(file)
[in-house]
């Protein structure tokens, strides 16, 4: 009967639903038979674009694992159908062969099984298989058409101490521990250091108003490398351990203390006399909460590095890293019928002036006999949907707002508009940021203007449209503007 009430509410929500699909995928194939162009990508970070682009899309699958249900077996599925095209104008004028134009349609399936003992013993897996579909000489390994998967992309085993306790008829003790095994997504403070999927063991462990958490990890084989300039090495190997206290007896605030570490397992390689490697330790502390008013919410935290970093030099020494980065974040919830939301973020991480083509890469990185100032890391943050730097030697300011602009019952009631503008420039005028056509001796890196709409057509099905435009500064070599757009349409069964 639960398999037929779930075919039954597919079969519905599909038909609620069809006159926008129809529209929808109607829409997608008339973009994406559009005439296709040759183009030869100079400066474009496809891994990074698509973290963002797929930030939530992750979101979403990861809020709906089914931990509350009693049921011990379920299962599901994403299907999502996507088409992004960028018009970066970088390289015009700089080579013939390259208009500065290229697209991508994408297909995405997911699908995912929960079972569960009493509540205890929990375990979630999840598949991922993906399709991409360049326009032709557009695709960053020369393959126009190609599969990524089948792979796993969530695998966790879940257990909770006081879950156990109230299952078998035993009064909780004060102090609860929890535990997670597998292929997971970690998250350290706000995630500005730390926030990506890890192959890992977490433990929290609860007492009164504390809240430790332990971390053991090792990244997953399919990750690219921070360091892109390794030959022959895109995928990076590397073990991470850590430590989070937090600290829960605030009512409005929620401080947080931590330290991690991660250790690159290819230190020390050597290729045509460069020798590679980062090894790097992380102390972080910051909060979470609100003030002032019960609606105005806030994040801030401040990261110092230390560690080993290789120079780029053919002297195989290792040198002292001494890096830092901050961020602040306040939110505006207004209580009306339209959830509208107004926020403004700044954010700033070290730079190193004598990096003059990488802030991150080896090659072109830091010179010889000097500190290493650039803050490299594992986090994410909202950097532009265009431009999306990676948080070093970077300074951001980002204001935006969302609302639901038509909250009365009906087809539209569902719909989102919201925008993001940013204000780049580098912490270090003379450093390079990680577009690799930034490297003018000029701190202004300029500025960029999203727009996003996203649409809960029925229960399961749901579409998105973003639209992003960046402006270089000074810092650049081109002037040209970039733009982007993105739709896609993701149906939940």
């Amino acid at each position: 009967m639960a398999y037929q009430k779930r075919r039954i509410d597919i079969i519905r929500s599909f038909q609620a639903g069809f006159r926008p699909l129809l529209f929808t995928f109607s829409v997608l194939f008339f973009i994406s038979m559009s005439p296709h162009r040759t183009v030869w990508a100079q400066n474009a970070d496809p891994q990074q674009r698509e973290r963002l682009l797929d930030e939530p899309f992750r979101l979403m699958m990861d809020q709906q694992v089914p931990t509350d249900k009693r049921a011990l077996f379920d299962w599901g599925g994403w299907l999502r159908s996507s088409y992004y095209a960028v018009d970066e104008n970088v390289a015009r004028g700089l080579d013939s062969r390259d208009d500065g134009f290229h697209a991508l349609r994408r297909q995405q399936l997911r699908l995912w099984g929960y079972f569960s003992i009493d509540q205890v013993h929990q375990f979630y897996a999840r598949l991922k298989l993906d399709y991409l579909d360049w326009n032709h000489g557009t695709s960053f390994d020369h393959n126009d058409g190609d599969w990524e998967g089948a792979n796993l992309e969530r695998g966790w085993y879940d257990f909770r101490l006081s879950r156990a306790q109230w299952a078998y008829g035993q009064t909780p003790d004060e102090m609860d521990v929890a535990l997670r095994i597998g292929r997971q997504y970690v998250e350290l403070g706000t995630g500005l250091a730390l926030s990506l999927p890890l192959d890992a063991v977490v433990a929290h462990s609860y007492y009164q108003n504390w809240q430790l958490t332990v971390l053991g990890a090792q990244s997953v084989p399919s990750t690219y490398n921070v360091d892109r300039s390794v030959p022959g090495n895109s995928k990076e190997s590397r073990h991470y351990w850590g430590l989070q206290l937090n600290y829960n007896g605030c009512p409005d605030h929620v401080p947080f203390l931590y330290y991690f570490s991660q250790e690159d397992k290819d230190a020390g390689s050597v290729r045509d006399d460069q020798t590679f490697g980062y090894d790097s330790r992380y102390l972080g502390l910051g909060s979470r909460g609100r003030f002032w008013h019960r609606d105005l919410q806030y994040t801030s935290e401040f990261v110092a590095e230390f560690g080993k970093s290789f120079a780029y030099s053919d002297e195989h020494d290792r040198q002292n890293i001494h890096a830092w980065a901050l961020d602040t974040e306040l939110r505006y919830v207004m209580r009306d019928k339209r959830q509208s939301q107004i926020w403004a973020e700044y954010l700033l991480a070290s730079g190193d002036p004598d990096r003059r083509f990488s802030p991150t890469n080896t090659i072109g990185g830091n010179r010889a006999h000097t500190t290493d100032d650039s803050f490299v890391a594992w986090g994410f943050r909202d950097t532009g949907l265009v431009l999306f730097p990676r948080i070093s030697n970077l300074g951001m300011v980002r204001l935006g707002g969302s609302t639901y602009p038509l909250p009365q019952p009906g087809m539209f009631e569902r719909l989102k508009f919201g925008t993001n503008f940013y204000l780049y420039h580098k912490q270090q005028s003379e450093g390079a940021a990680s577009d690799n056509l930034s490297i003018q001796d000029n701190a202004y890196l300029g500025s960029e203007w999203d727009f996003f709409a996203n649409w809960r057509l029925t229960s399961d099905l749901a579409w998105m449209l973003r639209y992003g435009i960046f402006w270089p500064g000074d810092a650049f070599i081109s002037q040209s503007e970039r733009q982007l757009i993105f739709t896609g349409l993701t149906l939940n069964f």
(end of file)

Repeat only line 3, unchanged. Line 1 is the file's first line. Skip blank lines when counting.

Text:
């Amino acid at each position: 009967m639960a398999y037929q009430k779930r075919r039954i509410d597919i079969i519905r929500s599909f038909q609620a639903g069809f006159r926008p699909l129809l529209f929808t995928f109607s829409v997608l194939f008339f973009i994406s038979m559009s005439p296709h162009r040759t183009v030869w990508a100079q400066n474009a970070d496809p891994q990074q674009r698509e973290r963002l682009l797929d930030e939530p899309f992750r979101l979403m699958m990861d809020q709906q694992v089914p931990t509350d249900k009693r049921a011990l077996f379920d299962w599901g599925g994403w299907l999502r159908s996507s088409y992004y095209a960028v018009d970066e104008n970088v390289a015009r004028g700089l080579d013939s062969r390259d208009d500065g134009f290229h697209a991508l349609r994408r297909q995405q399936l997911r699908l995912w099984g929960y079972f569960s003992i009493d509540q205890v013993h929990q375990f979630y897996a999840r598949l991922k298989l993906d399709y991409l579909d360049w326009n032709h000489g557009t695709s960053f390994d020369h393959n126009d058409g190609d599969w990524e998967g089948a792979n796993l992309e969530r695998g966790w085993y879940d257990f909770r101490l006081s879950r156990a306790q109230w299952a078998y008829g035993q009064t909780p003790d004060e102090m609860d521990v929890a535990l997670r095994i597998g292929r997971q997504y970690v998250e350290l403070g706000t995630g500005l250091a730390l926030s990506l999927p890890l192959d890992a063991v977490v433990a929290h462990s609860y007492y009164q108003n504390w809240q430790l958490t332990v971390l053991g990890a090792q990244s997953v084989p399919s990750t690219y490398n921070v360091d892109r300039s390794v030959p022959g090495n895109s995928k990076e190997s590397r073990h991470y351990w850590g430590l989070q206290l937090n600290y829960n007896g605030c009512p409005d605030h929620v401080p947080f203390l931590y330290y991690f570490s991660q250790e690159d397992k290819d230190a020390g390689s050597v290729r045509d006399d460069q020798t590679f490697g980062y090894d790097s330790r992380y102390l972080g502390l910051g909060s979470r909460g609100r003030f002032w008013h019960r609606d105005l919410q806030y994040t801030s935290e401040f990261v110092a590095e230390f560690g080993k970093s290789f120079a780029y030099s053919d002297e195989h020494d290792r040198q002292n890293i001494h890096a830092w980065a901050l961020d602040t974040e306040l939110r505006y919830v207004m209580r009306d019928k339209r959830q509208s939301q107004i926020w403004a973020e700044y954010l700033l991480a070290s730079g190193d002036p004598d990096r003059r083509f990488s802030p991150t890469n080896t090659i072109g990185g830091n010179r010889a006999h000097t500190t290493d100032d650039s803050f490299v890391a594992w986090g994410f943050r909202d950097t532009g949907l265009v431009l999306f730097p990676r948080i070093s030697n970077l300074g951001m300011v980002r204001l935006g707002g969302s609302t639901y602009p038509l909250p009365q019952p009906g087809m539209f009631e569902r719909l989102k508009f919201g925008t993001n503008f940013y204000l780049y420039h580098k912490q270090q005028s003379e450093g390079a940021a990680s577009d690799n056509l930034s490297i003018q001796d000029n701190a202004y890196l300029g500025s960029e203007w999203d727009f996003f709409a996203n649409w809960r057509l029925t229960s399961d099905l749901a579409w998105m449209l973003r639209y992003g435009i960046f402006w270089p500064g000074d810092a650049f070599i081109s002037q040209s503007e970039r733009q982007l757009i993105f739709t896609g349409l993701t149906l939940n069964f």